From The Art and Popular Culture Encyclopedia
The CSI effect, also known as the CSI syndrome and the CSI infection, is any of several ways in which the exaggerated portrayal of forensic science on crime television shows such as CSI: Crime Scene Investigation influences public perception. The term most often refers to the belief that jurors have come to demand more forensic evidence in criminal trials, thereby raising the effective standard of proof for prosecutors. Although this belief is widely held among American legal professionals, several studies have shown that crime shows are unlikely to cause such an effect.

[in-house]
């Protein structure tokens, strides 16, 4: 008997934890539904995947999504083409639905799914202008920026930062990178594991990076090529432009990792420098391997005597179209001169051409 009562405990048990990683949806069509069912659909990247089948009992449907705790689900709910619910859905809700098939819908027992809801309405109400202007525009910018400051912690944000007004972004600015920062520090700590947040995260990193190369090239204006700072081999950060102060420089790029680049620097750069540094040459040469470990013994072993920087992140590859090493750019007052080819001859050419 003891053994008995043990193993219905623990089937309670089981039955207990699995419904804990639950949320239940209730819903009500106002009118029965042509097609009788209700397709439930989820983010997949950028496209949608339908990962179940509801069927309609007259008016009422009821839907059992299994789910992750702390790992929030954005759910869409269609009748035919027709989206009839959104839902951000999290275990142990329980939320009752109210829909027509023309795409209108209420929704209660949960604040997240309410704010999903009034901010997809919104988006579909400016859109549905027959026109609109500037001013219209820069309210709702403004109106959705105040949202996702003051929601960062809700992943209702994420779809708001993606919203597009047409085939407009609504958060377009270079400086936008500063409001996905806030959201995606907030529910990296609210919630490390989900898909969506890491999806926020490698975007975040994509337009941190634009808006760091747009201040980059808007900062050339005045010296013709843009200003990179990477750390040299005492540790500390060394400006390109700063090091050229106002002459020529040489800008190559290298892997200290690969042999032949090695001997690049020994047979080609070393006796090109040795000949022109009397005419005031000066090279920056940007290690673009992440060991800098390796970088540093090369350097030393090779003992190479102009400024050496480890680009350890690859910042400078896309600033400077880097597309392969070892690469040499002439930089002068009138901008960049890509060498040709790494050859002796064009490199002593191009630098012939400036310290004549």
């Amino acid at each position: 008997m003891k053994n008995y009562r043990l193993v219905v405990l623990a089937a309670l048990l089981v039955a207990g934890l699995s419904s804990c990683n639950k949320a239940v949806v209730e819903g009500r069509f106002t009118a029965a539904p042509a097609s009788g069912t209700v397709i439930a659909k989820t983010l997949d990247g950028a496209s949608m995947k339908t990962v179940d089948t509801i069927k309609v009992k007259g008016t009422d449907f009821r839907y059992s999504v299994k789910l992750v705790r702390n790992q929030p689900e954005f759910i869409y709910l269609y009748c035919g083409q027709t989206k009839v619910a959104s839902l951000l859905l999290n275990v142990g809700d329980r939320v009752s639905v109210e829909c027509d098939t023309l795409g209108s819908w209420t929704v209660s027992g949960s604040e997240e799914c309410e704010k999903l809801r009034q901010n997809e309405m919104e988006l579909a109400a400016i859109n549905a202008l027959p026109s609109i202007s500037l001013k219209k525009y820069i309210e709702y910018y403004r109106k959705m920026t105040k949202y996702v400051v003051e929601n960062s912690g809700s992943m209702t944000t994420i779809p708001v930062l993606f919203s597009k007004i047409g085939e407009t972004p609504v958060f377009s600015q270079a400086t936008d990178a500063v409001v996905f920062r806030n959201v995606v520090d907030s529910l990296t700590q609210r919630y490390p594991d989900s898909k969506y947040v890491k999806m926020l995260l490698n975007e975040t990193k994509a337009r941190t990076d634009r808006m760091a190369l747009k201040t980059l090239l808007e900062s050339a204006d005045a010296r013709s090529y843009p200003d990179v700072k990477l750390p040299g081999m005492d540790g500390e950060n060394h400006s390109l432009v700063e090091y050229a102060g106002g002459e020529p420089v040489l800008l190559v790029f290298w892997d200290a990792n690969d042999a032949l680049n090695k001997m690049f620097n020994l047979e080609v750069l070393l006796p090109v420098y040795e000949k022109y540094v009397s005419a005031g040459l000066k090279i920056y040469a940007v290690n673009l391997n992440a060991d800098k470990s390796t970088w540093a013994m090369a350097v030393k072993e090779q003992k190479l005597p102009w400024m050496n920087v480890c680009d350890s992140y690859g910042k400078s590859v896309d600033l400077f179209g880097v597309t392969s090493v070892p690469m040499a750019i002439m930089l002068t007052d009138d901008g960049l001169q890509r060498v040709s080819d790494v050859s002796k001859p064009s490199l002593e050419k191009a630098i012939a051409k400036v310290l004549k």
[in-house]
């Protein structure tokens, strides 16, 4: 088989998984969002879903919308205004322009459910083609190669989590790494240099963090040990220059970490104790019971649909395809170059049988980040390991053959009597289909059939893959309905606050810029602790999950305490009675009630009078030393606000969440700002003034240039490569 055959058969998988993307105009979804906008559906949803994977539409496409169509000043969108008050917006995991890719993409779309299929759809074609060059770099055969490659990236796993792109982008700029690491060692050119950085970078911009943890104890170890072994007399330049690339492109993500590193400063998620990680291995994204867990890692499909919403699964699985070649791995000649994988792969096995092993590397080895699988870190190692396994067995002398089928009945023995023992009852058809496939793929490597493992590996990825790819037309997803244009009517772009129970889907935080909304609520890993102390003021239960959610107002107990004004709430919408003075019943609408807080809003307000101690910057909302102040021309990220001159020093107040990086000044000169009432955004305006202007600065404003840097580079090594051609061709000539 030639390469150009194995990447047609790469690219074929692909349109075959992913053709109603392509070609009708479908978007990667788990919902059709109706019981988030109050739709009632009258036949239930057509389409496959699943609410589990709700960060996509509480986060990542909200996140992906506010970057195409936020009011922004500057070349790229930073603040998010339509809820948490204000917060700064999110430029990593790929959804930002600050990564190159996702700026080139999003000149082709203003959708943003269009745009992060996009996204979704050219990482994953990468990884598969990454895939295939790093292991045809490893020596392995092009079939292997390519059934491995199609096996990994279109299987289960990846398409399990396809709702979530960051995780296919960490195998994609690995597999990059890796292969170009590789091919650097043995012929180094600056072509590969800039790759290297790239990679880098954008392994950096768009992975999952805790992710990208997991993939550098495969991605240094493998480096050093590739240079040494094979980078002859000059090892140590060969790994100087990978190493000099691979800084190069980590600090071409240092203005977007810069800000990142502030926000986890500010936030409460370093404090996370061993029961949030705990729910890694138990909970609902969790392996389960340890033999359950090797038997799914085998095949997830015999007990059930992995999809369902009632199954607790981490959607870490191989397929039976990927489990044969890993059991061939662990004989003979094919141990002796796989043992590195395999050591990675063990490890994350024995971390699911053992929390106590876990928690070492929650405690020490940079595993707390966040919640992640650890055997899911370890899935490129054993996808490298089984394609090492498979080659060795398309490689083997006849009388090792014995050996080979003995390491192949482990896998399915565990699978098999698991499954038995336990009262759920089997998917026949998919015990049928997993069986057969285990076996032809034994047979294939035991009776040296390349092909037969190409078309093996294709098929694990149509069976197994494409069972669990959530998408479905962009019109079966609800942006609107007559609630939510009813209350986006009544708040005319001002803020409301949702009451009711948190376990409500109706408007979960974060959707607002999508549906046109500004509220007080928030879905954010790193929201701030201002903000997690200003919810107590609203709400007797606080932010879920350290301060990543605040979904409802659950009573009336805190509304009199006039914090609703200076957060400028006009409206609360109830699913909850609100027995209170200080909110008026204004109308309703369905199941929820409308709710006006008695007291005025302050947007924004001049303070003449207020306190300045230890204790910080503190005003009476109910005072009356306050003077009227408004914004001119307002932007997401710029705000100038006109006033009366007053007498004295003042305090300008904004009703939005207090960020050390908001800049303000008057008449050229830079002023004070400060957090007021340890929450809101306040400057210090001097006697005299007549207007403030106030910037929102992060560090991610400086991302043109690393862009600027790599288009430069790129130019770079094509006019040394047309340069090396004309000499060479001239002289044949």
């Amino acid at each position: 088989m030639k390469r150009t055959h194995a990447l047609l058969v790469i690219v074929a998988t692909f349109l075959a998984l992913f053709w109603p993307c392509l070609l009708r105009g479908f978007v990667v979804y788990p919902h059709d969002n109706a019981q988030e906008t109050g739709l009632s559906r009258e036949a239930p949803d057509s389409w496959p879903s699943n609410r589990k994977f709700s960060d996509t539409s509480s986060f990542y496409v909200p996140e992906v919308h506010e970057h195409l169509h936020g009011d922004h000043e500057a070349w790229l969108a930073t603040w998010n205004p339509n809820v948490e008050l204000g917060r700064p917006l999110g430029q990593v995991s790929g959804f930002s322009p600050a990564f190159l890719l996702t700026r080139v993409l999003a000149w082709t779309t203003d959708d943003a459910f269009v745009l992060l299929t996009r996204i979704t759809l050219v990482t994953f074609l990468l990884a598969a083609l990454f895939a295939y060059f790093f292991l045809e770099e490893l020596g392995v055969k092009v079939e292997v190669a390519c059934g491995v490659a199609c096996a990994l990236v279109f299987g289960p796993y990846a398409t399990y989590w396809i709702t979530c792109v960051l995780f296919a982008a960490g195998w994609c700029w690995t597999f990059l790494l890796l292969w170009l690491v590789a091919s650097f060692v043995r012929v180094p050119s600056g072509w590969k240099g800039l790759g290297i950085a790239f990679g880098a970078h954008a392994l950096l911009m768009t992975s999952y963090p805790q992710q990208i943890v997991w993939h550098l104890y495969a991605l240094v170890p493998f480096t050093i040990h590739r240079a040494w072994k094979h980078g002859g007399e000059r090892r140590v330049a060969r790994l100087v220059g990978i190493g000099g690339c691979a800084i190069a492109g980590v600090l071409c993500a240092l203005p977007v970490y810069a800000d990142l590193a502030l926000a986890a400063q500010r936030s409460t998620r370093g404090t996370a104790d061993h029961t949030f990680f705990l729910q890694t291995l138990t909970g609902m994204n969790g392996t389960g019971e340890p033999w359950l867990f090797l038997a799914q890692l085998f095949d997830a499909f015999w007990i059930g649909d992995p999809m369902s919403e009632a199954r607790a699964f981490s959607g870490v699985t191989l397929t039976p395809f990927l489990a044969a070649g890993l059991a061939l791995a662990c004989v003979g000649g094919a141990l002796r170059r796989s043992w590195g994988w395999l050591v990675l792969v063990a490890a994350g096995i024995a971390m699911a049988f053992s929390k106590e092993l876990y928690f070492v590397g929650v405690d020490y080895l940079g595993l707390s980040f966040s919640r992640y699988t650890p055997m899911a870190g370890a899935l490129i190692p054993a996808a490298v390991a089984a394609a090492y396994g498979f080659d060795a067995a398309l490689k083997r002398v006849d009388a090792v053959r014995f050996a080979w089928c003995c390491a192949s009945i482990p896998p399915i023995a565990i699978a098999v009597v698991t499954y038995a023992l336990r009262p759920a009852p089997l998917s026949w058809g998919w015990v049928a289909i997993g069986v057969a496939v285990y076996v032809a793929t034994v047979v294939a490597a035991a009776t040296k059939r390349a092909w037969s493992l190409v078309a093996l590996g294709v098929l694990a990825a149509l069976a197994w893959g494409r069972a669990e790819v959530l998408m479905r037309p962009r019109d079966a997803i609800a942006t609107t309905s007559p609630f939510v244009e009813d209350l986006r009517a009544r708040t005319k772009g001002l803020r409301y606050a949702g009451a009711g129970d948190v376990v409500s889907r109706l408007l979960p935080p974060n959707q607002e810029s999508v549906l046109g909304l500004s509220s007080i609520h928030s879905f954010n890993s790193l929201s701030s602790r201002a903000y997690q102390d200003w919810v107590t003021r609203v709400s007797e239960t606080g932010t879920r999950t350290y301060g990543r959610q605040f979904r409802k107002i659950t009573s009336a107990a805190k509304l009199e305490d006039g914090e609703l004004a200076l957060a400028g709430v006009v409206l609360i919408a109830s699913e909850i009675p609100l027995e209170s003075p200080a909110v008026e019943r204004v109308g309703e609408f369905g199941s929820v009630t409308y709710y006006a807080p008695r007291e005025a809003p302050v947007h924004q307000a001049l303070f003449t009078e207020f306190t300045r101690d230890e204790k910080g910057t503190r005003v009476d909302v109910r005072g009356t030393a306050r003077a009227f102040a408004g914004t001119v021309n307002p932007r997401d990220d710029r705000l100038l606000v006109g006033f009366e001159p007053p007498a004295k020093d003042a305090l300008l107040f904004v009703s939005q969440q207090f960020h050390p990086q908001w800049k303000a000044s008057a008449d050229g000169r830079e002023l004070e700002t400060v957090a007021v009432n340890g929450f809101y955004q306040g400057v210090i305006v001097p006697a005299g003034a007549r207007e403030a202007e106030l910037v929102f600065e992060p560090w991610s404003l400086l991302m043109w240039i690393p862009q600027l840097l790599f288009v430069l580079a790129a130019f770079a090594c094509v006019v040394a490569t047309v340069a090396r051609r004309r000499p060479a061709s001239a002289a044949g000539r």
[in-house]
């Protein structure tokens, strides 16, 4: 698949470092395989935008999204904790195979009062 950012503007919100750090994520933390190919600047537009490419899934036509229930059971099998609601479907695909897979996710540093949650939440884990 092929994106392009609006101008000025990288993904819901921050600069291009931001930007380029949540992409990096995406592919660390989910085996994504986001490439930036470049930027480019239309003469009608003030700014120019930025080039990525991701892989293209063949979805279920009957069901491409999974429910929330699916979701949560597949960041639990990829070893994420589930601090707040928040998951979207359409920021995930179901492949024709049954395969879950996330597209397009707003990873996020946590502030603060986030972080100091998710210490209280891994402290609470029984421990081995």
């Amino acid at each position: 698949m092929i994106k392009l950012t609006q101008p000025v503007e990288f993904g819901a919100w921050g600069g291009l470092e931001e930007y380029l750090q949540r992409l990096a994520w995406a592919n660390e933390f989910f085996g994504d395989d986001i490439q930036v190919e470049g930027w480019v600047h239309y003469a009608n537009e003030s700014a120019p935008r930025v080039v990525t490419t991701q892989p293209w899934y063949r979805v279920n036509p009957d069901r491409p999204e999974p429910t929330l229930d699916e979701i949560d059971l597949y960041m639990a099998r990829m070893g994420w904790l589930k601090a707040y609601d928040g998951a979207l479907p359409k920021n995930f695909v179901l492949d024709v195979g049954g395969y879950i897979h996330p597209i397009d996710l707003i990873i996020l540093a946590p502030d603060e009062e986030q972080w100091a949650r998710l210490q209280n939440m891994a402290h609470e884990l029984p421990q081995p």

There are several other manifestations of the CSI effect. Greater public awareness of forensic science has also increased the demand for forensic evidence in police investigations, boosting workloads for crime laboratories. The number and popularity of forensic science programs at the university level have greatly increased worldwide, though some new programs have been criticized for inadequately preparing their students for real forensic work. It is possible that forensic science shows teach criminals how to conceal evidence of their crimes, thereby making it more difficult for investigators to solve cases.